Published November 20, 2014
It is no secret that Mark Cuban wants LeBron James.
How do we know this spicy nugget of information? Well, because he told the entire world this week in an interview with CNNMoney.com.
Surely, there were some disciplinary repercussions to be had here.
Cuban, the Dallas Mavericks' outspoken and outlandish owner, always has done things however he'd like to do them, which tends to add a bit of unnecessary ire to the life of NBA commissioner David Stern.
Cuban's antics have resulted in fines from the commish over a dozen times, resulting in hefty tab that is approaching the $2 million milestone.
Early reports of the figures associated with Saturday's fine for the LeBron comments said that Cuban could be penalized up to $5 million for violating the league's anti-tampering rules.
And not only that, the league could have forbidden him to even pursue James should he become a free agent.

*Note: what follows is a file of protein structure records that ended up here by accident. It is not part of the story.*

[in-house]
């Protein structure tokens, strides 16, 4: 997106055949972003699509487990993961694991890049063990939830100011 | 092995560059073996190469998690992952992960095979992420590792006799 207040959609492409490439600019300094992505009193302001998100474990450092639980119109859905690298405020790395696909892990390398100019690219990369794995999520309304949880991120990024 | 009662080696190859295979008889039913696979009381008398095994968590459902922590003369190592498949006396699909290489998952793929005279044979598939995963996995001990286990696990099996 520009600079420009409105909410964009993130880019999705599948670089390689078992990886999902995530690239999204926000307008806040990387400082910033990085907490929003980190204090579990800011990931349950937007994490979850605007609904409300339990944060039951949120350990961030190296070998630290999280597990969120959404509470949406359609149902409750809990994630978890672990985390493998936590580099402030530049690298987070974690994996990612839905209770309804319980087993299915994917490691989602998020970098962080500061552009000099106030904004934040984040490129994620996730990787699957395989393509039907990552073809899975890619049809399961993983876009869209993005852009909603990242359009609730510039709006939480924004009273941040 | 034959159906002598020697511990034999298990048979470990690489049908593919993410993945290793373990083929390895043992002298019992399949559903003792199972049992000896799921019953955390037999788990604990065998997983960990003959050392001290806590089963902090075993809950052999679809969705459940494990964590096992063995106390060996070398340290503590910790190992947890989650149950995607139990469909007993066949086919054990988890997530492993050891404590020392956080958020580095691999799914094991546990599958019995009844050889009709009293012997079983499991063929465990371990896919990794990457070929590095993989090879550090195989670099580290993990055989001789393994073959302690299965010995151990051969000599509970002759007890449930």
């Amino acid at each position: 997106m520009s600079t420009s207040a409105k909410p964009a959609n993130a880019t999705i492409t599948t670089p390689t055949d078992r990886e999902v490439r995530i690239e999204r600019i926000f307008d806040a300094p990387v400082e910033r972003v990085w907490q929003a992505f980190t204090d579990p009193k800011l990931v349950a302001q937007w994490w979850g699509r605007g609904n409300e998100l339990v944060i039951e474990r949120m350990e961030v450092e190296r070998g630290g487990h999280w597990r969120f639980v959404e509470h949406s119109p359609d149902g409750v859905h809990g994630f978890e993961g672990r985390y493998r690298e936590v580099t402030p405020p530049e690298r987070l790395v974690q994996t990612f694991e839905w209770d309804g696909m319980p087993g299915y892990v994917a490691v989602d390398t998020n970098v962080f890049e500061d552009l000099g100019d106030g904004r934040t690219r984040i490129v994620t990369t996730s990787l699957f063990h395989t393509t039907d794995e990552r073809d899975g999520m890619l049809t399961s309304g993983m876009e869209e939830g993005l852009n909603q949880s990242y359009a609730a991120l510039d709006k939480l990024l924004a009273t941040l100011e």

The pieces were in place for another backfire on Cuban, much like ABC's six-episode stud "The Benefactor."
But word came out that Cuban has officially been fined a mere $100,000. That's not even a slap of the wrist. It's more of a poke for the world's first "T-shirt and jeans billionaire."
Simply put, this fine is one small price to pay to not only get away with tampering in the first place, but also to let the premier potential free agent in the history of the world know that Cuban's interested.
It is fairly shocking to see Stern come down so lightly on Cuban. (And especially on Steve Kerr, who was fined just $10,000 for similar comments made on a radio show on May 14).
Whether or not everyone is ready to admit it, James is the face of this league.
Stern should have been doing everything in his power to ensure that this summer of free agency goes according to plan, and here we are with an issue in May before the playoffs have ended and before James has even opted out of his contract with Cleveland.
Stern failed to send the correct message here. What was needed was, for lack of a better word, a stern one.
Luckily for Cuban, this has to speak volumes to LeBron. He might be thinking, "Hey, this guy is willing to get fined to let me know he wants me. I should consider Dallas."
It cost the Mavs practically nothing, and they have nothing to gain but everything.
If this is the case, then bravo, Mark Cuban.